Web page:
Probably a forlorn hope but trying to write a poem a day to get back to writing the first try. Will end up a poem every other day or a poem a week if lucky but at least started .

No preamble to this just wrote it – will consider meaning about five years down the line…then did web search on troop train / Didcot and found out the following…wonders of the internet!

There are some excellent footplate reminicenses by Harold Gasson (Footplate Days, cure Firing Days, Steaming Days Pub. Oxford University Press) who was based at Didcot when Skylark was based there during the war and immediately afterwards. He talks about operating Skylark and I particularly remember when Gasson (with his father as driver-contrary to regulations) surprised some US soldiers with engine experience with what an old double framer could do with a troop train on the Didcot, Newbury and Southampton line. Don’t remember any reference to this train but they are a very good read.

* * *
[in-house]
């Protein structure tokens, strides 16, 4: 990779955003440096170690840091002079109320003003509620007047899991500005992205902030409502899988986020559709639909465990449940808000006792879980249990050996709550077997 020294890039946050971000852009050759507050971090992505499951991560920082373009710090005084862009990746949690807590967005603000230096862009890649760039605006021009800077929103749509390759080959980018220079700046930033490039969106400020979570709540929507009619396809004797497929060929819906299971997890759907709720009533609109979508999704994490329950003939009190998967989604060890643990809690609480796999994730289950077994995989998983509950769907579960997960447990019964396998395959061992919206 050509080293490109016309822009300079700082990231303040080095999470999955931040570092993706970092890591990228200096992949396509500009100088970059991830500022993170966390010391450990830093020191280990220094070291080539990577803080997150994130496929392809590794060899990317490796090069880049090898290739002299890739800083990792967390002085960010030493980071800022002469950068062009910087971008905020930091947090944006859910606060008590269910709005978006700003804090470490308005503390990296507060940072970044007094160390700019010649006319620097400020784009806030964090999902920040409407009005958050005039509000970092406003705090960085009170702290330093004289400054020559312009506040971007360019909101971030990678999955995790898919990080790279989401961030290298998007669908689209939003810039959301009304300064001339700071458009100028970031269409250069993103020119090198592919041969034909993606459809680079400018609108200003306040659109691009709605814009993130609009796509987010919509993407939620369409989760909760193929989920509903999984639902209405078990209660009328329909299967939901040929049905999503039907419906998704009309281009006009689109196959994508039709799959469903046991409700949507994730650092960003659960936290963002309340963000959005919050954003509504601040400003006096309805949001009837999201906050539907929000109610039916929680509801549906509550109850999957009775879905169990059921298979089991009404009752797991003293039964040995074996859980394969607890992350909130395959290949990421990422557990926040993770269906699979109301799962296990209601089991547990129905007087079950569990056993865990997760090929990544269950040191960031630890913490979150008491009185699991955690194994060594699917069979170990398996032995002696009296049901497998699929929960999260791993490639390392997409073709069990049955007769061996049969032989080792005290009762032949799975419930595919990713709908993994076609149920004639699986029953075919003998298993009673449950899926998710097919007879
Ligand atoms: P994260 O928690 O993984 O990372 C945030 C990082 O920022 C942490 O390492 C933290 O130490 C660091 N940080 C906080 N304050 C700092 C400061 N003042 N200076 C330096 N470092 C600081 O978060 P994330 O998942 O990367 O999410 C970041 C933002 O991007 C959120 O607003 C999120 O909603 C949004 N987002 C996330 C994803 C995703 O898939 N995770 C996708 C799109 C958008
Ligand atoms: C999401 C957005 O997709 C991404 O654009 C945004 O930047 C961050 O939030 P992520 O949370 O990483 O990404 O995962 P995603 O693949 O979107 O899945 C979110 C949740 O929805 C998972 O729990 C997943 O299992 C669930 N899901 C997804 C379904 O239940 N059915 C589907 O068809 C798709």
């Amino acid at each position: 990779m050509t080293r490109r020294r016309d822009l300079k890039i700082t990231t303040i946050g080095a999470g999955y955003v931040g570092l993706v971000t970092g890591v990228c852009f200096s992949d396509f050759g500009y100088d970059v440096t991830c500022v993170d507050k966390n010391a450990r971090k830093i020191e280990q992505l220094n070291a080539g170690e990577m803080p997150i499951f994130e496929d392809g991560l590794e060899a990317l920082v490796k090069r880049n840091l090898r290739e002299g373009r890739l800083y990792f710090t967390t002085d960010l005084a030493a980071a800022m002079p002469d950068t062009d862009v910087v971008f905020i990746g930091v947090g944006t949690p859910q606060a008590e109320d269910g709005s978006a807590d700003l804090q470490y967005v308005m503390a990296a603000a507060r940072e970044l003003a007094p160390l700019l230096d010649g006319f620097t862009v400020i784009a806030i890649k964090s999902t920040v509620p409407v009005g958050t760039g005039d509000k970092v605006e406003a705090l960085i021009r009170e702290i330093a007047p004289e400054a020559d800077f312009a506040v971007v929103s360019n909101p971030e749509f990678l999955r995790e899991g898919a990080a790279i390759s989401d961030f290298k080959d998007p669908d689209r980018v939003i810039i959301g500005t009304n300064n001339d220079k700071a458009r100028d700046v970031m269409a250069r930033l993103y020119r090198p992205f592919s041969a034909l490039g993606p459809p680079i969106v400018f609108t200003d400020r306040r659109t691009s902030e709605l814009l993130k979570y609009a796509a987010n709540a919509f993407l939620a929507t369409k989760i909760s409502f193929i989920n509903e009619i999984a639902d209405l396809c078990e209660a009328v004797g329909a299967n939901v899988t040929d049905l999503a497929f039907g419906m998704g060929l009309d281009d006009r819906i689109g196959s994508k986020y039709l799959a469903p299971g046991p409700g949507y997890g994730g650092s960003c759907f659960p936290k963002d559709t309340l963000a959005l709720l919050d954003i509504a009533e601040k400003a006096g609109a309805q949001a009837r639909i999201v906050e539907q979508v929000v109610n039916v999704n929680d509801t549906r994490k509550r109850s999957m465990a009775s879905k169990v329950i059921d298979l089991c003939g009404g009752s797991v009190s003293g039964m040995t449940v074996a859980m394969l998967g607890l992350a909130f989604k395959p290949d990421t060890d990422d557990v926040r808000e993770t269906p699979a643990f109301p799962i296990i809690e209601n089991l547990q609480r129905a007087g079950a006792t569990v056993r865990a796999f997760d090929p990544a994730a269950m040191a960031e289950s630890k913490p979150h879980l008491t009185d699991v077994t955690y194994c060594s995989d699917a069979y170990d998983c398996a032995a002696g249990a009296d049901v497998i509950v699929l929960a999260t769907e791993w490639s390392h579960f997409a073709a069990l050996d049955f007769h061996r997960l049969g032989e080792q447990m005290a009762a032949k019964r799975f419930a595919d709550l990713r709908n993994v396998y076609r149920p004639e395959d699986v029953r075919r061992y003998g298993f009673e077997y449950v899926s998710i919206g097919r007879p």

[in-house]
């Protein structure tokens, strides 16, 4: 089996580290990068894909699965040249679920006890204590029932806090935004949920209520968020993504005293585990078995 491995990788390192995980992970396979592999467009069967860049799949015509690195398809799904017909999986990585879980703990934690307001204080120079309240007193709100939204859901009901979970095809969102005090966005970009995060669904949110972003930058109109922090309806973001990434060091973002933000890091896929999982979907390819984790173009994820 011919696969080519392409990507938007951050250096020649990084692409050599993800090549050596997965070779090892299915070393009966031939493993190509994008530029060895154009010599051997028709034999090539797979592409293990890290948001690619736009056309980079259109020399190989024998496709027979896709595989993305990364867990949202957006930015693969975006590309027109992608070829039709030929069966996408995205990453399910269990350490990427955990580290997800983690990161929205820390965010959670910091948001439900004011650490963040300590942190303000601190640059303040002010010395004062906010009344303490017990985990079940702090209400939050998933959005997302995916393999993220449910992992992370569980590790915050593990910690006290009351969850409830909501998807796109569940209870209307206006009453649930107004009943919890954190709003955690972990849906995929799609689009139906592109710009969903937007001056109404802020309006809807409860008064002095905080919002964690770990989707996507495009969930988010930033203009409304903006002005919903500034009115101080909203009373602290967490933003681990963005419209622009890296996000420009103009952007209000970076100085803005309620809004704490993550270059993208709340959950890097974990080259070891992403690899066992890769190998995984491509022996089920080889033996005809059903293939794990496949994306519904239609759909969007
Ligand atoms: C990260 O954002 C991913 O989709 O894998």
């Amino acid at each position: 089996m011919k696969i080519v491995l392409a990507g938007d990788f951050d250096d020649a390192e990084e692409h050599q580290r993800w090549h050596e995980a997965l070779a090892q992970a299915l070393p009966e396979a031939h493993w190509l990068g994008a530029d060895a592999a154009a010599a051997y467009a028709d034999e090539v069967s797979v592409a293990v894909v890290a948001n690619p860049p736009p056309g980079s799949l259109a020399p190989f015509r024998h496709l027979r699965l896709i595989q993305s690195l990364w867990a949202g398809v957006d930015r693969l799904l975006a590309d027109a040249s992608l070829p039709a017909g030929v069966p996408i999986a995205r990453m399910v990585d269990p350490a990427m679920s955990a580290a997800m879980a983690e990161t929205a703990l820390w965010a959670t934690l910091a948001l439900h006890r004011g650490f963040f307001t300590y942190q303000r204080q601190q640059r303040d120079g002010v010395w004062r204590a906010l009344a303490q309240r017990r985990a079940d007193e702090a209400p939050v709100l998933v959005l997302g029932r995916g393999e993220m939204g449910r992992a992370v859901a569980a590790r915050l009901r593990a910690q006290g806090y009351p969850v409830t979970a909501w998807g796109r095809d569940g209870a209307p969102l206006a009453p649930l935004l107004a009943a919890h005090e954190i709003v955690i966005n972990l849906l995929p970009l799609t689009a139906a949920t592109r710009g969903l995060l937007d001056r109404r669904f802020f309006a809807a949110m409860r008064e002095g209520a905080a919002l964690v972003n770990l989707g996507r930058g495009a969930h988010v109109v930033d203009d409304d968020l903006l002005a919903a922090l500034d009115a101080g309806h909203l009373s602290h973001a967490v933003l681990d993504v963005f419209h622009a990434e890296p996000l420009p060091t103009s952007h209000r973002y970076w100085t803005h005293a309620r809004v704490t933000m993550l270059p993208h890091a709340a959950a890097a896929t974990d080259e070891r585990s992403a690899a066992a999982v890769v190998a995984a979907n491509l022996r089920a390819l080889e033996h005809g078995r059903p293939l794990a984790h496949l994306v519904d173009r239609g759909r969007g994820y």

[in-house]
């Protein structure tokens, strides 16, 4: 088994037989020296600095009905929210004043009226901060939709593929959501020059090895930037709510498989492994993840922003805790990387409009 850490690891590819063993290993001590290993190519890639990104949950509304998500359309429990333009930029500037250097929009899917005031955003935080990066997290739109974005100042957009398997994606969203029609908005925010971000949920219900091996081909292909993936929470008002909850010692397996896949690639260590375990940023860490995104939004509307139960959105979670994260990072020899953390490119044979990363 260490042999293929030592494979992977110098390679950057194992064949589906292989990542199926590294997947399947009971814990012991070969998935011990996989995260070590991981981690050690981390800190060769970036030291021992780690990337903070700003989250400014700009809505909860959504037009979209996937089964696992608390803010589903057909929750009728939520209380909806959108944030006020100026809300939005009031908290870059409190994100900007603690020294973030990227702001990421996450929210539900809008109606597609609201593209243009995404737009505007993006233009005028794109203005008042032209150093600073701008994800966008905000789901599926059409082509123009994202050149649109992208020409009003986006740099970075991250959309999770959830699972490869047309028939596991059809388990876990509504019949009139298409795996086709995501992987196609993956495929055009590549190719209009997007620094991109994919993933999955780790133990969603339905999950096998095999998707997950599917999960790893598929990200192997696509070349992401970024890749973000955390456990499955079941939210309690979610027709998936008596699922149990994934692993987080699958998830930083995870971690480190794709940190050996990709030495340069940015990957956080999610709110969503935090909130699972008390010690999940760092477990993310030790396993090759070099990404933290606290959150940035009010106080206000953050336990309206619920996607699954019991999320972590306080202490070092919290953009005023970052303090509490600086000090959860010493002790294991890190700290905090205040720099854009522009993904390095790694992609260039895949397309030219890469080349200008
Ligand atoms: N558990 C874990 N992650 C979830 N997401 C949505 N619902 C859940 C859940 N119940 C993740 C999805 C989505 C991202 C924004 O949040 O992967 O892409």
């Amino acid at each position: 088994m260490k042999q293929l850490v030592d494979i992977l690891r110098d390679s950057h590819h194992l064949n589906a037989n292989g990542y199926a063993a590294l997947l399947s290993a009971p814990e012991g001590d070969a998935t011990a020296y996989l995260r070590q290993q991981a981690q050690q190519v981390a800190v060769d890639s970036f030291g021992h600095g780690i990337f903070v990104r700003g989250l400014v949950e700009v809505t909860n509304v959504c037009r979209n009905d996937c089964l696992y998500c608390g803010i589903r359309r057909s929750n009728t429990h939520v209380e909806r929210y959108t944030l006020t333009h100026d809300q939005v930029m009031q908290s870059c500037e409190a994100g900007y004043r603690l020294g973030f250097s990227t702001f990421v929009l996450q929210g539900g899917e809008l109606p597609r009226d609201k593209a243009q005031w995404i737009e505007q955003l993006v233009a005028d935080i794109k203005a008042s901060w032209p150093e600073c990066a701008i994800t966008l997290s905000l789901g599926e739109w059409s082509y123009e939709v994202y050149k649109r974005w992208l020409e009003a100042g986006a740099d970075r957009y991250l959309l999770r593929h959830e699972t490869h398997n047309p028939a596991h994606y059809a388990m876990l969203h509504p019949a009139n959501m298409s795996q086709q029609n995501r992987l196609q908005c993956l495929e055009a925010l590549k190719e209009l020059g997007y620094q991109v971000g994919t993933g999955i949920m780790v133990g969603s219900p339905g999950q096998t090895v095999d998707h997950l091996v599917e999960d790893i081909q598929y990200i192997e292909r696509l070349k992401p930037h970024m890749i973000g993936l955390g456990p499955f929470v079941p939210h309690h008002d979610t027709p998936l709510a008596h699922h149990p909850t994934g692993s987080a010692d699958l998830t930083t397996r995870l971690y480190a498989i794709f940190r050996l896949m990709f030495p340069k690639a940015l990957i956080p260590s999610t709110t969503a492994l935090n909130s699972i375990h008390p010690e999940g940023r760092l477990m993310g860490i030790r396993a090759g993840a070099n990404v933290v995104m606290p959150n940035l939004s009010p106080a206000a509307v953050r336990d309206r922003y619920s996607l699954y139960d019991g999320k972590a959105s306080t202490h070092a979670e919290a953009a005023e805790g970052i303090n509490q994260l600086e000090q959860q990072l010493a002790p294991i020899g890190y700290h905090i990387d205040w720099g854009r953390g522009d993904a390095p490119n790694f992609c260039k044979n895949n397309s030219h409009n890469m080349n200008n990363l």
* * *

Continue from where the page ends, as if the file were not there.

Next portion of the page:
The “Railway Magazine” for August 1951 carries a brief report about this SLS special. The train originated in Birmingham, and the correspondent comments that “Skylark” worked the five-coach train up to speeds of over 60 mph between Didcot and Swindon, and Leamington and Birmingham.

The Return

A rippling of stalks
raspberry bushes twirling
the flare of green bean flowers
along a row of canes

River, mirror, sky
as chalk whorls rise and twist
up the farm tracks
and dust the cornflowers

Celandines, chrysanths, marigolds
a garden breathing colour
as the sky deepens
toward thunder and showers

A torrent later, pools of milk
as the troop train steams in
a taxi drags a figure home
to an empty hearth, thorns

A bed of weeds, nettles and briars
the overgrown presence of neglect
that first night she watched him
fearful he would fade at daylight